Andy Roddick waved goodbye at the end of the summer, so who will be the next elite American?
There are more layers to the conversation of who will be the next elite American tennis player than what meets the eye.
This list will project the top five in the hunt for that supremacy.
Years ago, if John McEnroe wasn't raising a trophy, it was Jimmy Connors or Jim Courier. That theme continued with Michael Chang, Pete Sampras, Andre Agassi and Andy Roddick.
Same went for Billie Jean King and Chris Evert. Monica Seles, Lindsay Davenport, Jennifer Capriati and the Williams sisters had their elitist battles too.
Now, when you raise the topic of next great American, you rack your brain for an answer, and then end up saying something like "he/she has incredible upside…" or "if everything falls into place, he/she can win."
It's not breaking news, but American tennis is in a bit of a lull—with Serena Williams as the exception.
15-time Grand Slam winner Williams undeniably still wears the crown of most elite American on the women's side, or maybe in general, now that Andy Roddick is retired.
Nobody is pushing Williams off the top spot now, but the United States is antsy for the next cream-of-the-crop American—on both the women's and men's sides.
My gut tells me the next elite American to emerge will be a woman, but here's a look at the five candidates with the best chance to earn the distinction, starting with No. 5.
Maybe it's coincidence that Varvara Lepchenko started blossoming around the same time that she received her U.S. citizenship, but she's on a quick rise.
The 26-year-old made a major splash in 2012, having the best year of her 12-year career.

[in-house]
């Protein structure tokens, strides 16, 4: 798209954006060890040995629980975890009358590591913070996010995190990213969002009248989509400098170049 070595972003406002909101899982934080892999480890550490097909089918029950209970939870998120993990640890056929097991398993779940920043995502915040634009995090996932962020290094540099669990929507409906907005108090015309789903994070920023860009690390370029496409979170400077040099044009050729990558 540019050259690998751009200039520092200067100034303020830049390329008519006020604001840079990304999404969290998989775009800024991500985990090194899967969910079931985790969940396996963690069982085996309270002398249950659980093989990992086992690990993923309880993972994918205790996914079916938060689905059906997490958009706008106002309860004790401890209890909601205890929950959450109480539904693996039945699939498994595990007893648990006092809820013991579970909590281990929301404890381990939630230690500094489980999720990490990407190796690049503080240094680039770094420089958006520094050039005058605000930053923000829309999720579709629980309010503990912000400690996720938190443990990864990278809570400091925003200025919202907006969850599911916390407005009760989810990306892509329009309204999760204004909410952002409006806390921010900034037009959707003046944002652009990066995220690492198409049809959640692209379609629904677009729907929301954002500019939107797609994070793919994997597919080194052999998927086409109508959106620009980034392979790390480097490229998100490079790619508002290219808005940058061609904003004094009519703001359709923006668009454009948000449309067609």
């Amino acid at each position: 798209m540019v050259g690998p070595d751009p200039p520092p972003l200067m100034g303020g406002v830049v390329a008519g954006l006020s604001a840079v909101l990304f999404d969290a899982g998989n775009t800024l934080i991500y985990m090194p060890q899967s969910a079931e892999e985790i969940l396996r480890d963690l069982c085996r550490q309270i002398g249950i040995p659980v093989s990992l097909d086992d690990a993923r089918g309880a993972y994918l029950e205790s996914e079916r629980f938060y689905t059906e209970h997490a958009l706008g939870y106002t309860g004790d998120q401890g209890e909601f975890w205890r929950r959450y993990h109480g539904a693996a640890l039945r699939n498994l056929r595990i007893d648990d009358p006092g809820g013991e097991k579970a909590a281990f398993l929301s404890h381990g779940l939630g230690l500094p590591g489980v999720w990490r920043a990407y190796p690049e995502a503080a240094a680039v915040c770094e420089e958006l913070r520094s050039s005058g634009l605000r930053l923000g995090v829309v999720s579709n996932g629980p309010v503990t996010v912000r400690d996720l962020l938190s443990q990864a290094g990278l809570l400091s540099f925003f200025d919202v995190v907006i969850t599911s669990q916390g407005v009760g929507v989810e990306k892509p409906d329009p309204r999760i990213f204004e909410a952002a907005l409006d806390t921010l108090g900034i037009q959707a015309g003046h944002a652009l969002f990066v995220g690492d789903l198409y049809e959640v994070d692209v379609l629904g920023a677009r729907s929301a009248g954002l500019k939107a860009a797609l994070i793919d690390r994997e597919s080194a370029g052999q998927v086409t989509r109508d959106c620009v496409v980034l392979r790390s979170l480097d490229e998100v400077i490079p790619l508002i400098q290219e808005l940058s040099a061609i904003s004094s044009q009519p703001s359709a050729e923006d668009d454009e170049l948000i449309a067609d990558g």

She reached the fourth round of the French Open, the third round of Wimbledon, and played in the Olympics for the United States before losing in the second round.
She currently sits at No. 21 in the world, and second-highest American behind Serena.
Her game seems to resemble the same fighting spirit she and her family showed living in Uzbekistan.
"It's how I have gotten to where I am in life," she said. "Nothing has come easy. There were times when I wanted to give up, but then that little voice in my head says, 'No, you can't give up now. You are so close.' I believe if you want it enough, and work hard for it, you can achieve almost anything."
The country will certainly be keeping a close eye on this budding star in 2013, but for now, she's the fifth likely American to get to that next level.
Gutty champion Johnny Mac isn't ready to endorse Ryan Harrison or Jack Sock as the next great American's just yet, and that's why the two could-be-stars share the No. 4 spot.
Ryan Harrison is 20 years old and ranked 69th in the World, but in tennis years, he should be further along than he is.
A lot about being elite is making a splash early and sustaining it.
The criticism is harsh but fair, and even though McEnroe says Harrison needs to find an identity, he really needs to win big first—identity will follow.
As for the other 20 year old, Jack Sock, he's more raw and a work in progress, as he fights himself as hard as he fights his opponents sometimes.
Sock is the American poster child for "he has a great upside…" as he is currently 150th in the world.